Gallery Isabelle van den Eynde is pleased to announce its March 2021 exhibition, Out of Place. A group show featuring works by Vikram Divecha, Mohammed Kazem, :mentalKLINIK, Haleh Redjaian, Hassan Sharif, and Raed Yassin, Out of Place examines our place in an ever-shifting world, suggesting that we can be out of place in space in much the same way we are out of sync with time.
“Contemporariness is, then, a singular relationship with one’s time, which adheres to it and, at the same time, keeps a distance from it.” Giorgio Agamben, What is the Contemporary? (2008)
Just as Agamben upends the idea of ‘contemporary’ as simultaneity, the exhibition frames our disconnect with space, illustrating how we are out of joint with space while being fully within it. Out of Place fathoms this distance through works that see space either as illusory, ephemeral, or at times, somewhat contradictorily, constructed by its own material cast-offs.
Raed Yassin describes his 2020 video performance Humming in Abandoned Places as a “eulogy for our times.” Specific spaces—the chapel, the theatre, a stairwell—of an abandoned pulmonology hospital complex outside of Berlin are delipidated witnesses to a collective act of humming. Drawn as much from research on echo as from sensitivity to how the personal act of humming becomes contagious, the video casts the performers as a kind of soothing resonant sculpture. Ultimately, this is a gesture of transient healing—a seemingly insignificant act in a vanishing space that musters transformational power.
Other spaces are defined by the subtraction of their own components, the shedding of their own materiality. This loss ‘constructs’ rejection or negativity, which, in turn, critiques space-making itself. :mentalKLINIK’s installation ANOTHER LOVE_2001(2020), for example, evokes some gnarled party leftover— sullen bulbs cast a candy haze across tawdry disco balls, all enmeshed in a drunken tangle of wires sprawling up the wall. The work speaks to a post-space; it is a creepy remnant of an evacuated site that it still blindly tries to illuminate.
Places are also re-placed: what once constituted one space is enlisted in the construction of another. Vikram Divecha’s Negative Heaps (of designated waste) (2015) is an archive of discarded tiles, unused segments of an Islamic geometric-patterned mosaic lining a Dubai traffic underpass. The bits of waste are hand-numbered (as would be the actual tiles used in the final wall decoration), arranged in piles creating their own aesthetic pattern. The regimented heaps echo Hassan Sharif’s wall-bound Spare Parts (2016), itself an archive of the insignificant—a constellation of ‘replacement’ elements, meaningless without integration into a larger spatial or, in this case, mechanical whole.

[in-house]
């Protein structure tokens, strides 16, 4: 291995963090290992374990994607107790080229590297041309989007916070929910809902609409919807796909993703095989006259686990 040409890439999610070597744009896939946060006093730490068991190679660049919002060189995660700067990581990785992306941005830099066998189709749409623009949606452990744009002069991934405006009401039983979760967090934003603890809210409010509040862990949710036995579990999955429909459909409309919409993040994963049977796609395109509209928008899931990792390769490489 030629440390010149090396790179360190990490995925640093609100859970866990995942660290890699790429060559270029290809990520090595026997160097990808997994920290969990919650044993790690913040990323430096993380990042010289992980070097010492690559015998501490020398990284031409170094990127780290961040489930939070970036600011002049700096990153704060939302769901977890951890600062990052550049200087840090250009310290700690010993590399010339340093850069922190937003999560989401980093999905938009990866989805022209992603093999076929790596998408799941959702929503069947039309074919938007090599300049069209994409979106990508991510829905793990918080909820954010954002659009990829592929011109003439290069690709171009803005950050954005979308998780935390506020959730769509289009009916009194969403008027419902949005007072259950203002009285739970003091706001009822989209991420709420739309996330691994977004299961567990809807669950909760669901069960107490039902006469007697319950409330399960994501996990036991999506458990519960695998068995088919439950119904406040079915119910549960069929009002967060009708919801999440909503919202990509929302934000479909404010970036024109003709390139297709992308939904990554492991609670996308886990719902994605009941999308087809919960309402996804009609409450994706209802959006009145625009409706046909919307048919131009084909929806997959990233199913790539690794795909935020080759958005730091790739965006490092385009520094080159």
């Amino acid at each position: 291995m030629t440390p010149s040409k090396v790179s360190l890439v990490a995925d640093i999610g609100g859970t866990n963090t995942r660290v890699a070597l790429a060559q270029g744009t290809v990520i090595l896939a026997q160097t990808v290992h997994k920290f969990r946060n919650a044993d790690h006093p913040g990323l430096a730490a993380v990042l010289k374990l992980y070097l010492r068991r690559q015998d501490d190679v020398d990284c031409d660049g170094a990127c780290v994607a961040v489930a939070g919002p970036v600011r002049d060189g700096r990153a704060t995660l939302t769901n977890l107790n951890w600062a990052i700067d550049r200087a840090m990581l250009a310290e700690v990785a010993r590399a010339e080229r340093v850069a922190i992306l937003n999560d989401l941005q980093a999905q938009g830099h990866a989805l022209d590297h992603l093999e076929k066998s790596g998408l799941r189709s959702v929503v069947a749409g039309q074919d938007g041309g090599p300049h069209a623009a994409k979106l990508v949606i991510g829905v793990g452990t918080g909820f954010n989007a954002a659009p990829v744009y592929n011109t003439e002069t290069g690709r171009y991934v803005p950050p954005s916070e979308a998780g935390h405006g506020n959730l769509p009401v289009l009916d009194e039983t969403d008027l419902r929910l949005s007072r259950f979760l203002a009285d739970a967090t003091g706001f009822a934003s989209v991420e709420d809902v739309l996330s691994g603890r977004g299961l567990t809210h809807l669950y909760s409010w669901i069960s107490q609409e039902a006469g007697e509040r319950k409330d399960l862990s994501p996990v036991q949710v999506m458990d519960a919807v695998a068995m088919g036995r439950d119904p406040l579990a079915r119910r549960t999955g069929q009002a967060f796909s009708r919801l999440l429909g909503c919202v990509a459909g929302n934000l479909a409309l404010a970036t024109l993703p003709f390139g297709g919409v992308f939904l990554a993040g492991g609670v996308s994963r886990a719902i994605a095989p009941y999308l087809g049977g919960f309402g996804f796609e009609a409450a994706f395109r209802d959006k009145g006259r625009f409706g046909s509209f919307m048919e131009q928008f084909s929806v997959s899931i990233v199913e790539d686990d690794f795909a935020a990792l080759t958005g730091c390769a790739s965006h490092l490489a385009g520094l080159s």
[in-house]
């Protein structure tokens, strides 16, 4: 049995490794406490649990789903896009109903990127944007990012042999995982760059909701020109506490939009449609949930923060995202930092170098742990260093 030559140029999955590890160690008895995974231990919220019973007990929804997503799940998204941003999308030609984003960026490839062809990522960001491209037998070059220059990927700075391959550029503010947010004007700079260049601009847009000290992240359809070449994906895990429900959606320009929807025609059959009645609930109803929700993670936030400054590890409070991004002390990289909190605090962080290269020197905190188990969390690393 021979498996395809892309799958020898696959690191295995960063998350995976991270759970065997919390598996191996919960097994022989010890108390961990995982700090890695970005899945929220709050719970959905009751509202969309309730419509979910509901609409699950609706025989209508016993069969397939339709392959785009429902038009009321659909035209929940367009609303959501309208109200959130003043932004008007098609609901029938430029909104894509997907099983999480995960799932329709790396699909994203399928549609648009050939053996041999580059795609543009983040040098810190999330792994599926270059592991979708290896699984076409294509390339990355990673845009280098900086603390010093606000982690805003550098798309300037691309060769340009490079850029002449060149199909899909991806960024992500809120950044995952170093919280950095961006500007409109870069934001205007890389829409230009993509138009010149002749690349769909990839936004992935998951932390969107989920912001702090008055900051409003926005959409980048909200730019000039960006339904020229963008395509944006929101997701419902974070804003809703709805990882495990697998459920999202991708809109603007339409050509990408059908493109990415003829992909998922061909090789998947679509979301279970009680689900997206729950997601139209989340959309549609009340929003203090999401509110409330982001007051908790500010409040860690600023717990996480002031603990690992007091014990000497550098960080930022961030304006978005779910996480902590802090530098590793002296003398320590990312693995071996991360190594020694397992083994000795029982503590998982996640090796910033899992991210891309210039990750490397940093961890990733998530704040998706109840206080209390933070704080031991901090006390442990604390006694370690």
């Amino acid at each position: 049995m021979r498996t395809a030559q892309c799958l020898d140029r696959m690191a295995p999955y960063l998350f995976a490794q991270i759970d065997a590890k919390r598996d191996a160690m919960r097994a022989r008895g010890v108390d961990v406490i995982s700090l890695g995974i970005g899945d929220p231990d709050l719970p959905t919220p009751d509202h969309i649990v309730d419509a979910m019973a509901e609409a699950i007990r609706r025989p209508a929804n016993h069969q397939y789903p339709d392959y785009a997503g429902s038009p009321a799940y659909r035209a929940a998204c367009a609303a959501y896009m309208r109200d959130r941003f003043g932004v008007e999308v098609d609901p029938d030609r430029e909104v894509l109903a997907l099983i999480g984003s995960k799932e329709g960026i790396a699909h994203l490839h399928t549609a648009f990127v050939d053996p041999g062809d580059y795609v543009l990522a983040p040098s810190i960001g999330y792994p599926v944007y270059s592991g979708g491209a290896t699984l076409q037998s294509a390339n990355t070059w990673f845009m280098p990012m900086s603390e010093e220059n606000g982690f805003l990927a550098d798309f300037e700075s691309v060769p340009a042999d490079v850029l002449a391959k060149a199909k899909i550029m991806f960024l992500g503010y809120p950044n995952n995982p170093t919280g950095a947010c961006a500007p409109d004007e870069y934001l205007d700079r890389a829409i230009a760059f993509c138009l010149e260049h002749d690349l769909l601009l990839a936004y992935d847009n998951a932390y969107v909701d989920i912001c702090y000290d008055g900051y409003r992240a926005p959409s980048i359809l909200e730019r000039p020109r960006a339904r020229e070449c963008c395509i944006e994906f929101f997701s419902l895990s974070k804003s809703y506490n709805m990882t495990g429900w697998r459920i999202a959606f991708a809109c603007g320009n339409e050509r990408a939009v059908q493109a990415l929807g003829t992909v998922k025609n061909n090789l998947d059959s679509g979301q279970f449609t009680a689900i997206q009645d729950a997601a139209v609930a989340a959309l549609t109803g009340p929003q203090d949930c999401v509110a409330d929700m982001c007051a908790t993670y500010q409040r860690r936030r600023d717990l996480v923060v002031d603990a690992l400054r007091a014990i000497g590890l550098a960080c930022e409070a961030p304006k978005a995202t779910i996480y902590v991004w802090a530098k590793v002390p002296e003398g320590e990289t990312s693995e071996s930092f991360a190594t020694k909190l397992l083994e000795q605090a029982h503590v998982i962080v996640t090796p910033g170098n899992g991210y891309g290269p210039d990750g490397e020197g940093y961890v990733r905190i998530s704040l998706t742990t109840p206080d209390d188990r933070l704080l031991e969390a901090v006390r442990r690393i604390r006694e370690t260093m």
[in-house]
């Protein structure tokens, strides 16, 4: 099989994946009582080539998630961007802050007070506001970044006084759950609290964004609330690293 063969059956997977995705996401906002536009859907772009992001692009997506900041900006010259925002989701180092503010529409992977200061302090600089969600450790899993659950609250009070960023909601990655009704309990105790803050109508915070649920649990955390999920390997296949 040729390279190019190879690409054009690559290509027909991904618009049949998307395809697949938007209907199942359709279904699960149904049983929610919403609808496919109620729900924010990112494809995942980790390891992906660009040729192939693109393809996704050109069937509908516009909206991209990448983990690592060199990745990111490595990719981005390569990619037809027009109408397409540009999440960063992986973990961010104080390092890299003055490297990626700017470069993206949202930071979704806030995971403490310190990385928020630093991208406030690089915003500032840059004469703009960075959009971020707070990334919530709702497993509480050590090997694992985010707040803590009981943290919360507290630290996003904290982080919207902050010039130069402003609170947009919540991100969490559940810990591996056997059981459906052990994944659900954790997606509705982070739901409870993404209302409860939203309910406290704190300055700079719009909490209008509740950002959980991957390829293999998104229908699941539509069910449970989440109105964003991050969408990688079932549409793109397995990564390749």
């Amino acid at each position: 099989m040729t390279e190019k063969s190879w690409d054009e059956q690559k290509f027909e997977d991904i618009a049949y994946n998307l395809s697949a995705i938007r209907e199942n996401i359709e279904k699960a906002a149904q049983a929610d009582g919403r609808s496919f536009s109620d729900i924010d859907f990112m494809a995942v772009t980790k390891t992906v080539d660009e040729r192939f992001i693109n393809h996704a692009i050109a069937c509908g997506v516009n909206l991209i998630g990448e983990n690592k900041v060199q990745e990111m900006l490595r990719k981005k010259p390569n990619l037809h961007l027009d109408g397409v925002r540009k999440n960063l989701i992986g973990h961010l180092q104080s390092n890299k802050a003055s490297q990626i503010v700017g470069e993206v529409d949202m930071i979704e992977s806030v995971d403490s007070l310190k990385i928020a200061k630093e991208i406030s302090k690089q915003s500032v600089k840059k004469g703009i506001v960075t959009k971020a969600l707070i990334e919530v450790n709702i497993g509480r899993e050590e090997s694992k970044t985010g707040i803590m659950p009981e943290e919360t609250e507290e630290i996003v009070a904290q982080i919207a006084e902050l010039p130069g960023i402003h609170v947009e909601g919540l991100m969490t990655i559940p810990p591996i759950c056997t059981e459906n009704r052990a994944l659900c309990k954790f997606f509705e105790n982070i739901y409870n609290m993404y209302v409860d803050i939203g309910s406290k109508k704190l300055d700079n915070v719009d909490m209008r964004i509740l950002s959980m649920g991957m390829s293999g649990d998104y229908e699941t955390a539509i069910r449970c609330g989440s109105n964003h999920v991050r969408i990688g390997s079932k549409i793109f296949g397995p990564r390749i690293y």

Walls—the ubiquitous spatial parameters of our daily existence—are re-thought as ephemeral markers of a transient, vanished life, whether in Yassin’s crumbling lung hospital, or Divecha’s Demolition Monoprints (2021)—inky “on-site monoprints” of apartment walls in buildings slated for demolition.
Finally, Out of Place interprets the rigid “place-ness” of the wall as merely surface, or as some illusory conflation of volume and flatness. In Mohammed Kazem’s never-before-exhibited Receiving Light. Cincinnati (2018), the photographed wall is reduced to a surface which, scratched and pocked, attains a tactile dimensionality. Yet the works’ figurative source—the wall itself—morphs to a graphic support for the artist’s light-capturing engraving.
Haleh Redjaian’s ‘nomadic’ sculptures capture the wall at a moment of transition—hovering between invisible/visible. As such, the works are emblematic of Out of Place, unifying several conceptual strands: the ephemeral, in the works’ temporary, shifting perspective of space; re-imagined insignificance in the fragile thread’s hasty lifecycle as a ‘wall’; and resonance, in the repetitive, loom-like sonic charge latent in the spanned threadwork. Perhaps echoing Yassin’s contagious resonance, the machinal, “Philip Glass-y” (as the artist describes it) hum evoked by the work reinforces the sense of place not as a geolocational certainty, but as a site of illusion. And while space may articulate us—in the underpasses we navigate, the walls we skirt—we are nonetheless increasingly encouraged, like Agamben’s heroic figure, to be (and remain) out of place.